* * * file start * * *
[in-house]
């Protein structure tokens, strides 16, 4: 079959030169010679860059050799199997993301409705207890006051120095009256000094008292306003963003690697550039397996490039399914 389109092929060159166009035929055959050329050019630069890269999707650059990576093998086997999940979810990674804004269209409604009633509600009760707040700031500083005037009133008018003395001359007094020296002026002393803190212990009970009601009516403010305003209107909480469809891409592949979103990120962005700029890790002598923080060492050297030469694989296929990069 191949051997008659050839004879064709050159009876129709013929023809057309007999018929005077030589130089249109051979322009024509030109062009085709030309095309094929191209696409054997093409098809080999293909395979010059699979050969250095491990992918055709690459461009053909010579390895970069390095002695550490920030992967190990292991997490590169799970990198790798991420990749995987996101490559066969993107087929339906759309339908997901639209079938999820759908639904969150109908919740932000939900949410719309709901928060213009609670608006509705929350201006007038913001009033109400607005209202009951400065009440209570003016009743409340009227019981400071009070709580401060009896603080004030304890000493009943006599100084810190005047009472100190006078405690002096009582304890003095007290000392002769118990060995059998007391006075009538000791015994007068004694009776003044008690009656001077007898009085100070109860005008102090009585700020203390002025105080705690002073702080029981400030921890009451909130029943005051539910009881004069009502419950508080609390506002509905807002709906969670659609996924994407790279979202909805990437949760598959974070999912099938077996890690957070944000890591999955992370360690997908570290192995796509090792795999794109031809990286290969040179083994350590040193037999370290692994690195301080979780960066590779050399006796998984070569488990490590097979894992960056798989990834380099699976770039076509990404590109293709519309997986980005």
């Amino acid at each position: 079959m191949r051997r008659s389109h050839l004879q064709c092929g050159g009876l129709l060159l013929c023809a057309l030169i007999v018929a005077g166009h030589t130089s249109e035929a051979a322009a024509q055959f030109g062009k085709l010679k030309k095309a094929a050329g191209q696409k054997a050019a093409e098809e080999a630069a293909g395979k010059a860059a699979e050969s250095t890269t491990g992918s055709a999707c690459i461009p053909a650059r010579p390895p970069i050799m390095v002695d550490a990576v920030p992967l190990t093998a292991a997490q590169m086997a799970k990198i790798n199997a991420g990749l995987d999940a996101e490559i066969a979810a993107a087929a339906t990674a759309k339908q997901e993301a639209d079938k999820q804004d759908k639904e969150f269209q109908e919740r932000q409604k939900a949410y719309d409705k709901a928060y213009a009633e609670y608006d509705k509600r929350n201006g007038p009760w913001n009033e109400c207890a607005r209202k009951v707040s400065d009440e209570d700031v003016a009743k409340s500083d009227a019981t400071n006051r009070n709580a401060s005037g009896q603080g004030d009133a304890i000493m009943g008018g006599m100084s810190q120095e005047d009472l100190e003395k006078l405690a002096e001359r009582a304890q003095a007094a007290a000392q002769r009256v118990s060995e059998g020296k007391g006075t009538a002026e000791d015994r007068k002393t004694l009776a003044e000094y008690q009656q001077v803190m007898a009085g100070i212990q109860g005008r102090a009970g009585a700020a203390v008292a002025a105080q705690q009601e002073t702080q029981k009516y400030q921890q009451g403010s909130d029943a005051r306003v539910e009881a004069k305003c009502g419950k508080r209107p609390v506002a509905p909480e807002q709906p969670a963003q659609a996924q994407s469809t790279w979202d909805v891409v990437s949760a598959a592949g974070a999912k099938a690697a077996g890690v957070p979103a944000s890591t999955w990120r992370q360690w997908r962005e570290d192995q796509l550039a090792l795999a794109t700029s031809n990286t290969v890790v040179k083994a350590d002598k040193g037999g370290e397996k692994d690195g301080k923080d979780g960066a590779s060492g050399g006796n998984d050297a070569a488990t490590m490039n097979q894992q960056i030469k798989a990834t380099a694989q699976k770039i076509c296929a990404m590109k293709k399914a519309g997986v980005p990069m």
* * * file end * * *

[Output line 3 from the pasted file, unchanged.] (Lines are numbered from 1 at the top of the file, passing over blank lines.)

């Amino acid at each position: 079959m191949r051997r008659s389109h050839l004879q064709c092929g050159g009876l129709l060159l013929c023809a057309l030169i007999v018929a005077g166009h030589t130089s249109e035929a051979a322009a024509q055959f030109g062009k085709l010679k030309k095309a094929a050329g191209q696409k054997a050019a093409e098809e080999a630069a293909g395979k010059a860059a699979e050969s250095t890269t491990g992918s055709a999707c690459i461009p053909a650059r010579p390895p970069i050799m390095v002695d550490a990576v920030p992967l190990t093998a292991a997490q590169m086997a799970k990198i790798n199997a991420g990749l995987d999940a996101e490559i066969a979810a993107a087929a339906t990674a759309k339908q997901e993301a639209d079938k999820q804004d759908k639904e969150f269209q109908e919740r932000q409604k939900a949410y719309d409705k709901a928060y213009a009633e609670y608006d509705k509600r929350n201006g007038p009760w913001n009033e109400c207890a607005r209202k009951v707040s400065d009440e209570d700031v003016a009743k409340s500083d009227a019981t400071n006051r009070n709580a401060s005037g009896q603080g004030d009133a304890i000493m009943g008018g006599m100084s810190q120095e005047d009472l100190e003395k006078l405690a002096e001359r009582a304890q003095a007094a007290a000392q002769r009256v118990s060995e059998g020296k007391g006075t009538a002026e000791d015994r007068k002393t004694l009776a003044e000094y008690q009656q001077v803190m007898a009085g100070i212990q109860g005008r102090a009970g009585a700020a203390v008292a002025a105080q705690q009601e002073t702080q029981k009516y400030q921890q009451g403010s909130d029943a005051r306003v539910e009881a004069k305003c009502g419950k508080r209107p609390v506002a509905p909480e807002q709906p969670a963003q659609a996924q994407s469809t790279w979202d909805v891409v990437s949760a598959a592949g974070a999912k099938a690697a077996g890690v957070p979103a944000s890591t999955w990120r992370q360690w997908r962005e570290d192995q796509l550039a090792l795999a794109t700029s031809n990286t290969v890790v040179k083994a350590d002598k040193g037999g370290e397996k692994d690195g301080k923080d979780g960066a590779s060492g050399g006796n998984d050297a070569a488990t490590m490039n097979q894992q960056i030469k798989a990834t380099a694989q699976k770039i076509c296929a990404m590109k293709k399914a519309g997986v980005p990069m």